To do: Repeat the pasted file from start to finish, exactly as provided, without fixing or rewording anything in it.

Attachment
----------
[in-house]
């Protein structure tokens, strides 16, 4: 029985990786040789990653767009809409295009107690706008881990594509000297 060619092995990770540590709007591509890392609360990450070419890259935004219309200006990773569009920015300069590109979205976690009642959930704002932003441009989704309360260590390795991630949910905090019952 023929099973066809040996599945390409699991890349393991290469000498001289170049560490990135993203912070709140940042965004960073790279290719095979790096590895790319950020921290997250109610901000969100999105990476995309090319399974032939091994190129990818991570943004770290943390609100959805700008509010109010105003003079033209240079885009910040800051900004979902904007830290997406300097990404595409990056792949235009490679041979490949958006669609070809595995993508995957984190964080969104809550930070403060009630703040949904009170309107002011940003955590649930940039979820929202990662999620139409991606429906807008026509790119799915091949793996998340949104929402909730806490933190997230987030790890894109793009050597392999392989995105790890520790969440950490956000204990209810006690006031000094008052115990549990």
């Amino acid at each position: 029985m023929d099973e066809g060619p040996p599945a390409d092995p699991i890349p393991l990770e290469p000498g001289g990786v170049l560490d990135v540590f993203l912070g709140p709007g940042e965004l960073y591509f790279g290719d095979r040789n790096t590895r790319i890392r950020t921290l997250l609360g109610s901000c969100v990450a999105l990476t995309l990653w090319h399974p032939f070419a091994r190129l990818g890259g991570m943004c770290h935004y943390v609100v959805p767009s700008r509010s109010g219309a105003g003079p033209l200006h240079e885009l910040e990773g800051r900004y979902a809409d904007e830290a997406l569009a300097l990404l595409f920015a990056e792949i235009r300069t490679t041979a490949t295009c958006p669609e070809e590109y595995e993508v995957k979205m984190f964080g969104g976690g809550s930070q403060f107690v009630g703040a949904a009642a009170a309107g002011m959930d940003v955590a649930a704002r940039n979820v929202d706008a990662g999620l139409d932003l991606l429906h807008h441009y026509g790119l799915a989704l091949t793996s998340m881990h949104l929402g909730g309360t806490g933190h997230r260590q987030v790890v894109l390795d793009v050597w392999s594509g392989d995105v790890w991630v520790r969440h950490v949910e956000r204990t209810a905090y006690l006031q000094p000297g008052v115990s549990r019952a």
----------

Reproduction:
[in-house]
């Protein structure tokens, strides 16, 4: 029985990786040789990653767009809409295009107690706008881990594509000297 060619092995990770540590709007591509890392609360990450070419890259935004219309200006990773569009920015300069590109979205976690009642959930704002932003441009989704309360260590390795991630949910905090019952 023929099973066809040996599945390409699991890349393991290469000498001289170049560490990135993203912070709140940042965004960073790279290719095979790096590895790319950020921290997250109610901000969100999105990476995309090319399974032939091994190129990818991570943004770290943390609100959805700008509010109010105003003079033209240079885009910040800051900004979902904007830290997406300097990404595409990056792949235009490679041979490949958006669609070809595995993508995957984190964080969104809550930070403060009630703040949904009170309107002011940003955590649930940039979820929202990662999620139409991606429906807008026509790119799915091949793996998340949104929402909730806490933190997230987030790890894109793009050597392999392989995105790890520790969440950490956000204990209810006690006031000094008052115990549990």
């Amino acid at each position: 029985m023929d099973e066809g060619p040996p599945a390409d092995p699991i890349p393991l990770e290469p000498g001289g990786v170049l560490d990135v540590f993203l912070g709140p709007g940042e965004l960073y591509f790279g290719d095979r040789n790096t590895r790319i890392r950020t921290l997250l609360g109610s901000c969100v990450a999105l990476t995309l990653w090319h399974p032939f070419a091994r190129l990818g890259g991570m943004c770290h935004y943390v609100v959805p767009s700008r509010s109010g219309a105003g003079p033209l200006h240079e885009l910040e990773g800051r900004y979902a809409d904007e830290a997406l569009a300097l990404l595409f920015a990056e792949i235009r300069t490679t041979a490949t295009c958006p669609e070809e590109y595995e993508v995957k979205m984190f964080g969104g976690g809550s930070q403060f107690v009630g703040a949904a009642a009170a309107g002011m959930d940003v955590a649930a704002r940039n979820v929202d706008a990662g999620l139409d932003l991606l429906h807008h441009y026509g790119l799915a989704l091949t793996s998340m881990h949104l929402g909730g309360t806490g933190h997230r260590q987030v790890v894109l390795d793009v050597w392999s594509g392989d995105v790890w991630v520790r969440h950490v949910e956000r204990t209810a905090y006690l006031q000094p000297g008052v115990s549990r019952a």